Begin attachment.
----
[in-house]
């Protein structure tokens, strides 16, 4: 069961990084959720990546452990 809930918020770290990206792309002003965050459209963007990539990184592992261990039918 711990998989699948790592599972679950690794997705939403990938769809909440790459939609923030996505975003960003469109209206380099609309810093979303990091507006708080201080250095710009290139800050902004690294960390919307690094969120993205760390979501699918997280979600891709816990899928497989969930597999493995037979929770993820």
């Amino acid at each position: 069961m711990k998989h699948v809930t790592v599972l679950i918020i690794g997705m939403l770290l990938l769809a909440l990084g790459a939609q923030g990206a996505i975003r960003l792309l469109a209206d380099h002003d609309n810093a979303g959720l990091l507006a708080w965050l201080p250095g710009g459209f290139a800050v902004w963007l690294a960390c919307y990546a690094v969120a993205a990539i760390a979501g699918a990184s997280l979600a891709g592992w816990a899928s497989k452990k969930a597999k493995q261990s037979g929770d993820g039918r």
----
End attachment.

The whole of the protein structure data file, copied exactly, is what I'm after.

[in-house]
């Protein structure tokens, strides 16, 4: 069961990084959720990546452990 809930918020770290990206792309002003965050459209963007990539990184592992261990039918 711990998989699948790592599972679950690794997705939403990938769809909440790459939609923030996505975003960003469109209206380099609309810093979303990091507006708080201080250095710009290139800050902004690294960390919307690094969120993205760390979501699918997280979600891709816990899928497989969930597999493995037979929770993820």
């Amino acid at each position: 069961m711990k998989h699948v809930t790592v599972l679950i918020i690794g997705m939403l770290l990938l769809a909440l990084g790459a939609q923030g990206a996505i975003r960003l792309l469109a209206d380099h002003d609309n810093a979303g959720l990091l507006a708080w965050l201080p250095g710009g459209f290139a800050v902004w963007l690294a960390c919307y990546a690094v969120a993205a990539i760390a979501g699918a990184s997280l979600a891709g592992w816990a899928s497989k452990k969930a597999k493995q261990s037979g929770d993820g039918r």